National Farm Animals Day: Farm animals take quite the hit in terms of living conditions, diets, hormonal injections, etc., and this is why it is important to lend our voices to the cause this National Farm Animals Day on April 10. First celebrated in 2005, the day is meant to bring awareness to the overall rough conditions that farm animals are forced to live under. Capitalism has led to a gross increase in demand for livestock by commercial brands. To sell the most amount of meat and dairy products, animals are subjected to growth and antibody injections.
National Farm Animals Day was first commemorated in 2005 by Colleen Paige. Paige is a well-known celebrity pet lifestyle expert, an author, and an animal rescuer among her many other accolades and titles. While the day not register as an official day, it is still widely celebrated in the U.S. as the message it aims to convey resounds with many across the nation.
One of the main reasons the day is inaugurate is to shed light on the poor living conditions of farm animals. Firstly, because of commercialization and capitalism, livestock is produced and maintained in large populations. Often, this means cramped and extremely tight living spaces for the animals. All of this leads to poorer health conditions for them as diseases and infections can spread easily amongst the animals. Moreover, to market products to the masses, farm animals also endlessly injected with antibodies.
World Day for Farmed Animals is also celebrating on October 2. The main purpose of both days remains the same — to protect farm animals in the long run by providing better living conditions for them. Going by simple logic, the farm animals’ products we consume will only be beneficial for us if the farm animals themselves are kept in great conditions. We can start to raise awareness about the day by spreading the word about it and donating to the right organizations.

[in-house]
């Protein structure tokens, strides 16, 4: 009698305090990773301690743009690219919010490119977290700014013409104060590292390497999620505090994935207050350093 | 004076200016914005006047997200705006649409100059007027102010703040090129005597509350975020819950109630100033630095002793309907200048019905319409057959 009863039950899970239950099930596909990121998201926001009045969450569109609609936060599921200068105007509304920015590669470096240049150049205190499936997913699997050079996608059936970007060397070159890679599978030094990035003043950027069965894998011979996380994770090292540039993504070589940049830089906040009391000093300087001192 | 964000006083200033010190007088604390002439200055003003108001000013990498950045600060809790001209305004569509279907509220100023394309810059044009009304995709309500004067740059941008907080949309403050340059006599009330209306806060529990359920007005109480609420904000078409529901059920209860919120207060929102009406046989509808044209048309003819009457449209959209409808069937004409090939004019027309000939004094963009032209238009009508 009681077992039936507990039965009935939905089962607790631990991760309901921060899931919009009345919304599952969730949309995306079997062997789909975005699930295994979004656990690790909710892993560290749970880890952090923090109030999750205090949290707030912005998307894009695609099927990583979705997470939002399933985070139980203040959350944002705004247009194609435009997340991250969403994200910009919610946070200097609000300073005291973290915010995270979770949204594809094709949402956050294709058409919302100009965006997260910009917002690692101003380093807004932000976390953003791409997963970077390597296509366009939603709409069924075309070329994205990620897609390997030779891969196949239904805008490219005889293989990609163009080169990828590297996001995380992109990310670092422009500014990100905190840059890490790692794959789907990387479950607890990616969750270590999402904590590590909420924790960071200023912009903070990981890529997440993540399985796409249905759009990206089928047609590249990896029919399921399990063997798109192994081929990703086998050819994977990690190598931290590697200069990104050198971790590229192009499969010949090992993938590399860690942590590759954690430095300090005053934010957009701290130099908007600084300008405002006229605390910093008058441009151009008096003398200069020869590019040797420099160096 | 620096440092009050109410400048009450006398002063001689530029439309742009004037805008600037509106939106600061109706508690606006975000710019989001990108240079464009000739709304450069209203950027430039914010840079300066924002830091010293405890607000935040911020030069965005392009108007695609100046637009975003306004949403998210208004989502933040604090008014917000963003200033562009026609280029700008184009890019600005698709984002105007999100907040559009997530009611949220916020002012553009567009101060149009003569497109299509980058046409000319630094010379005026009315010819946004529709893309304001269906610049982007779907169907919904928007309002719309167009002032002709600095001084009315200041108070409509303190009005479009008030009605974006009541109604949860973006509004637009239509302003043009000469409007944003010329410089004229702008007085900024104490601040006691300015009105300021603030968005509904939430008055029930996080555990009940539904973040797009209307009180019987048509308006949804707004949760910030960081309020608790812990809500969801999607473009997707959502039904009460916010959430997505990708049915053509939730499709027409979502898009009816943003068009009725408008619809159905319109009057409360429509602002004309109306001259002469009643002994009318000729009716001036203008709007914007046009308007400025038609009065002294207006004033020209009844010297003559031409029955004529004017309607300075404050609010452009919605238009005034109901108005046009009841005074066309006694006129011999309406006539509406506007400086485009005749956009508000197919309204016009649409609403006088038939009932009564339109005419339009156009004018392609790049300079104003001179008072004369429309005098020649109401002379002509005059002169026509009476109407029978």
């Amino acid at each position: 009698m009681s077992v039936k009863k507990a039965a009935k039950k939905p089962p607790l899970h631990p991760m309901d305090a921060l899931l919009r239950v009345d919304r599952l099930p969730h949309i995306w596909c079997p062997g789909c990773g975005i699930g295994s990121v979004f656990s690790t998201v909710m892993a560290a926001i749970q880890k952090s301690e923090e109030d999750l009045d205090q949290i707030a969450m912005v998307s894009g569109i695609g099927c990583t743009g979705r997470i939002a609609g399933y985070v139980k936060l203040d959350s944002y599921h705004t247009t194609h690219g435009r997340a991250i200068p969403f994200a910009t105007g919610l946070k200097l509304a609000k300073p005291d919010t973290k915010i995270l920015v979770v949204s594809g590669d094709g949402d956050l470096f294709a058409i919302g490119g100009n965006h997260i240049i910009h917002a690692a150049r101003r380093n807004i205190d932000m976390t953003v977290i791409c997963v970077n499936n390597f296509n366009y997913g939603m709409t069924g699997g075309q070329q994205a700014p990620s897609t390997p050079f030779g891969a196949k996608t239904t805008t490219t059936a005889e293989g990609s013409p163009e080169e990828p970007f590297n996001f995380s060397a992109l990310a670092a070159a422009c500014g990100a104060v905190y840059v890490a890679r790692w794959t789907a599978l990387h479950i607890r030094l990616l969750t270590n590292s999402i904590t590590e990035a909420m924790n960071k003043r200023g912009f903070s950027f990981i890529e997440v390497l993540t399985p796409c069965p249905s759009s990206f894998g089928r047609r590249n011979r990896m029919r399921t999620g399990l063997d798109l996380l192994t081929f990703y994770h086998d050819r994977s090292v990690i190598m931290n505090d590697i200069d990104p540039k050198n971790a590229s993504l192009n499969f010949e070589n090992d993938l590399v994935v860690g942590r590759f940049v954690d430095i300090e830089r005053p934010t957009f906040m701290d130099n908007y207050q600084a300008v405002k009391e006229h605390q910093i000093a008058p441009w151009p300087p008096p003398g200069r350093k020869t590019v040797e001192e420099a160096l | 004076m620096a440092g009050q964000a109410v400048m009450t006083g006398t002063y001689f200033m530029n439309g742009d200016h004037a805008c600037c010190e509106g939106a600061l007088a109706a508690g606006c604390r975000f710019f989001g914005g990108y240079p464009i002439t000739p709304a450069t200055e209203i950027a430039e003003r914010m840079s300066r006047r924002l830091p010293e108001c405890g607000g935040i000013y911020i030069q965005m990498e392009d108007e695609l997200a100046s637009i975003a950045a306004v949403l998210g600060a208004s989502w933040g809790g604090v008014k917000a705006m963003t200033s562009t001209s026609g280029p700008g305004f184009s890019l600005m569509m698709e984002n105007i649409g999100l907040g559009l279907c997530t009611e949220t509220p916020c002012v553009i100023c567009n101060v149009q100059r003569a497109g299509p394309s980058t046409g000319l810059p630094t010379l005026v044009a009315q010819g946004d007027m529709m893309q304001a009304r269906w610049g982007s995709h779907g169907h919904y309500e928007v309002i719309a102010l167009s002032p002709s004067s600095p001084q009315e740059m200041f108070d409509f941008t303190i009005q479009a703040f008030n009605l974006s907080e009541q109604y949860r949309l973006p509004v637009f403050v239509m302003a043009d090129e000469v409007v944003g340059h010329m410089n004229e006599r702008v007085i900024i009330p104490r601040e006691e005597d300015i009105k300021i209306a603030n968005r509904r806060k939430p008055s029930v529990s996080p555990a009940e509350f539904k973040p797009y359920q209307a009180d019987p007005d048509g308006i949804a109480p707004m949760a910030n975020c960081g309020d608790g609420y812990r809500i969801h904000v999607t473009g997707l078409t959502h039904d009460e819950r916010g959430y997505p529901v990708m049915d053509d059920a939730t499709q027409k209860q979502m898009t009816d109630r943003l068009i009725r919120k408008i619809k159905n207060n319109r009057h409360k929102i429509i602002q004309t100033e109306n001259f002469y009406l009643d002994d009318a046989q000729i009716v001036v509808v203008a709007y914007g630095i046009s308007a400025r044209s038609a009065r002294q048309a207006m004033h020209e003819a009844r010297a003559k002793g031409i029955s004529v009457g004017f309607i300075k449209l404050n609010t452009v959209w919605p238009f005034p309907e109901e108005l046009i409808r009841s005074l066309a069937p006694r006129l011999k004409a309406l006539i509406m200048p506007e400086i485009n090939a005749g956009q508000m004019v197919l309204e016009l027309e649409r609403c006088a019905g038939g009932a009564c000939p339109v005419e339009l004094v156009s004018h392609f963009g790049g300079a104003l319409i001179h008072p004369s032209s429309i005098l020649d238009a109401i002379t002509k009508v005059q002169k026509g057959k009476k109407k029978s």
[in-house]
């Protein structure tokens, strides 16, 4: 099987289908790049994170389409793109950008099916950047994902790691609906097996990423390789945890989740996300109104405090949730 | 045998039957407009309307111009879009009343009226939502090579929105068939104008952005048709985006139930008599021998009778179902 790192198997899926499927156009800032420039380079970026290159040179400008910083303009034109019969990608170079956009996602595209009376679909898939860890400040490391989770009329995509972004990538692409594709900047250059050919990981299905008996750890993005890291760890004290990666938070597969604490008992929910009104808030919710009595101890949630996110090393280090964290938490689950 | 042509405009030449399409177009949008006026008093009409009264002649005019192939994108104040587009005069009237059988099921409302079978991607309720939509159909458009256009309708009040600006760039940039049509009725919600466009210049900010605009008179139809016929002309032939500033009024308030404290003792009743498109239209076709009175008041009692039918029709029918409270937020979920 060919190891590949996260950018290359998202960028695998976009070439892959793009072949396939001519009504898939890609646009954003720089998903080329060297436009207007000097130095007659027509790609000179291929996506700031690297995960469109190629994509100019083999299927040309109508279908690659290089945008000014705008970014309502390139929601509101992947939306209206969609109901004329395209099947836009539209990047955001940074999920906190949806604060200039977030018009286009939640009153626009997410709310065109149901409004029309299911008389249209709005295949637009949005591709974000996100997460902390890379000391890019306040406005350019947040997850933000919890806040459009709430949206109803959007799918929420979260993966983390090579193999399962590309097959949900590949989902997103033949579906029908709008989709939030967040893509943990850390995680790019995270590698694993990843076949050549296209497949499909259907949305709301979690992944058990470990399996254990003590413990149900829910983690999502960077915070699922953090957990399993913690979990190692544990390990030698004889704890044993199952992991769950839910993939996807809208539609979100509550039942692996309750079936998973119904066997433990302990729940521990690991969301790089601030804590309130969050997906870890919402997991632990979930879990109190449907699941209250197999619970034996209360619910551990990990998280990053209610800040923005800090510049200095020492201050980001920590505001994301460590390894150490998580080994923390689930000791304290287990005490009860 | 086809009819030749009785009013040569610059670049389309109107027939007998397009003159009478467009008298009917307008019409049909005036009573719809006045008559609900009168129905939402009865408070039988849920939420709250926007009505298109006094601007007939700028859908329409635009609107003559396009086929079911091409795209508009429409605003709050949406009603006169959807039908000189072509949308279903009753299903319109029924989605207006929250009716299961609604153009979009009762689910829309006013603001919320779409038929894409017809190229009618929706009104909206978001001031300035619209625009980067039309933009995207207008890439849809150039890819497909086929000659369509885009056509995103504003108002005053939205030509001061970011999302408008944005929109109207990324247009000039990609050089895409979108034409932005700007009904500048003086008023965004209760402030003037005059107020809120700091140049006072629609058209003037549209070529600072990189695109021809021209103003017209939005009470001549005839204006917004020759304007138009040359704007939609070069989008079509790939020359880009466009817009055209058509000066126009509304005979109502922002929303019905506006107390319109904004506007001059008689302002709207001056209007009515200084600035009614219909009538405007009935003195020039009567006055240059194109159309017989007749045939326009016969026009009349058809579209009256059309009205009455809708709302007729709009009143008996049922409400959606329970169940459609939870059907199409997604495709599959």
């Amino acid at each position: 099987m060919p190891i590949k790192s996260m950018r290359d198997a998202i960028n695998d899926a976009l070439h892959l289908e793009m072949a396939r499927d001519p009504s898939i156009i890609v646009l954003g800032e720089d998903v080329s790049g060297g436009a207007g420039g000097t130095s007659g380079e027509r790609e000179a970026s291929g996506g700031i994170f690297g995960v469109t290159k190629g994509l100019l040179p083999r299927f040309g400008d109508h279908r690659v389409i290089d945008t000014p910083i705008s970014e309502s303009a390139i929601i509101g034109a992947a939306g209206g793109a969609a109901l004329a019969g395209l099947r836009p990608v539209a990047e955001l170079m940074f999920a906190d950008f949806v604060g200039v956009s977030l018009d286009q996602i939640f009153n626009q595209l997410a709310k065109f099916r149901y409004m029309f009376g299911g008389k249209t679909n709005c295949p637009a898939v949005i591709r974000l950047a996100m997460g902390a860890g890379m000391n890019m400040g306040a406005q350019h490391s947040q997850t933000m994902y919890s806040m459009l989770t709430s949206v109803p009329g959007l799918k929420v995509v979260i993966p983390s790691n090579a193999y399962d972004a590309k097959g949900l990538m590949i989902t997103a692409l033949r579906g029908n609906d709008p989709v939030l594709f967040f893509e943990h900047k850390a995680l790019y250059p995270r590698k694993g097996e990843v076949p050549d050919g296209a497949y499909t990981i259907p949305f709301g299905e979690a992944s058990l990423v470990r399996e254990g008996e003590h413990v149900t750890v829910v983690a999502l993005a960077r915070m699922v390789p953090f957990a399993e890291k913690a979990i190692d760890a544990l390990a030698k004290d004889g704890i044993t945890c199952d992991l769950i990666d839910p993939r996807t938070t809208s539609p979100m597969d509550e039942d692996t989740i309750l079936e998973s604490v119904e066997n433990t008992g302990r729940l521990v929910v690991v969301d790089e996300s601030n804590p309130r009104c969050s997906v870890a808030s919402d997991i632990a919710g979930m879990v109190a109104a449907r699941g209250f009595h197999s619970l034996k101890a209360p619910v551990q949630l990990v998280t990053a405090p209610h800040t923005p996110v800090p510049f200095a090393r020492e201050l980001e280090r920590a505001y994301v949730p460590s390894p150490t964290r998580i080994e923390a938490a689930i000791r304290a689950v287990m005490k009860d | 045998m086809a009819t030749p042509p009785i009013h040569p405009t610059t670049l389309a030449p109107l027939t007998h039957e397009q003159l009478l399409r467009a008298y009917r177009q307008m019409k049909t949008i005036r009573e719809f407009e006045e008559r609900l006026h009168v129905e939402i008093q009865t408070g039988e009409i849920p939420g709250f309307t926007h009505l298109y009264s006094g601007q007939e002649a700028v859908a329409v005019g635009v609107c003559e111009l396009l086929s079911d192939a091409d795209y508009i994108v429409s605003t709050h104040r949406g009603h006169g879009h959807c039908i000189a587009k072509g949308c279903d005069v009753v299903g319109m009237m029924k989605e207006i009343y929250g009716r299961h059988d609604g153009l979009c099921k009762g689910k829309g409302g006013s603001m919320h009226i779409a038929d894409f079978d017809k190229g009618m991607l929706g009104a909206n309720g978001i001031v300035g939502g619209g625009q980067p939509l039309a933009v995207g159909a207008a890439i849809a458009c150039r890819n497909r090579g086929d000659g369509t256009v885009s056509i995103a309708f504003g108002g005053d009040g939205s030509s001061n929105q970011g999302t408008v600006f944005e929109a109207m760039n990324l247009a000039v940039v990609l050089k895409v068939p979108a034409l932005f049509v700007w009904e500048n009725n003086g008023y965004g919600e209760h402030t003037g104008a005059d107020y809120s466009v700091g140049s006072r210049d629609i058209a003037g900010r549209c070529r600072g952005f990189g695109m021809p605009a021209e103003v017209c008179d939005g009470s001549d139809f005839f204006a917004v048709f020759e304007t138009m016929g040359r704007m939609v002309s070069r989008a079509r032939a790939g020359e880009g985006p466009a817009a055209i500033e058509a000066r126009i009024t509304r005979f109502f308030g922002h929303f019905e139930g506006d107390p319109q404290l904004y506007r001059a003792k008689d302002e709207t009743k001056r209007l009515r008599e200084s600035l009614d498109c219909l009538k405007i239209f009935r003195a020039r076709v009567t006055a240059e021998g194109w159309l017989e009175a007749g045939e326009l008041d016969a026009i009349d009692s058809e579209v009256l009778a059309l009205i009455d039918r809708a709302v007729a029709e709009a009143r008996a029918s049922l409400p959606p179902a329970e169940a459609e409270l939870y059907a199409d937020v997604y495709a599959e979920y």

Walter Hunt of New York City receives the first U.S. patent for a safety pin. While safety pins existed before patent no. 6,281 was issued, it is the first patent issued for a safety pin.
Henry Bergh founds the American Society for the Prevention of Cruelty to Animals (ASPCA) in New York City.
Journalist and newspaper editor J. Sterling Morton establishes the first Arbor Day in Nebraska with hopes that it would spread across the country.
Charles Scribner’s Sons publishes F. Scott Fitzgerald’s The Great Gatsby.
Joseph Pulitzer – 1847
The newspaper publisher purchased the New York World in 1883 and a decade later became embroiled in a heated journalistic war with William Randolph Hearst. In 1918, following Joseph Pulitzer’s death, Columbia University established the Pulitzer Prize according to his will.
Clare Newberry – 1903
The American author and illustrator are best known for their children’s books. During her career, she earned four Caldecott Medals
Dolores Huerta – 1930
In 1962, labor leader co-founded the National Farmworkers Association with Cesar Chavez.
John Madden – 1936
An injury early in his NFL career didn’t keep John Madden from realizing his dreams in the professional world of football. Madden would persevere and name as head coach for the Oakland Raiders, demanding respect and chalking up wins. After coaching, he continued his love of the sport through broadcasting.
Are there any solid laws in place for farm animals’ protection?
There are very few laws that benefit farm animals, especially on-site protection for animals in the U.S. This means that abuse often gets overlooked or ignored unless there is extremely shocking cases.
Does it cost more to keep farm animals in healthier and better conditions?
It depends, but the answer to the question is mostly, yes. However, consumer polls reveal that many people care about the welfare of farm animals, and they willingly to pay more if it means that the animals are treated fairly.
What guidelines should I follow to ensure that I am buying only from trustworthy factories?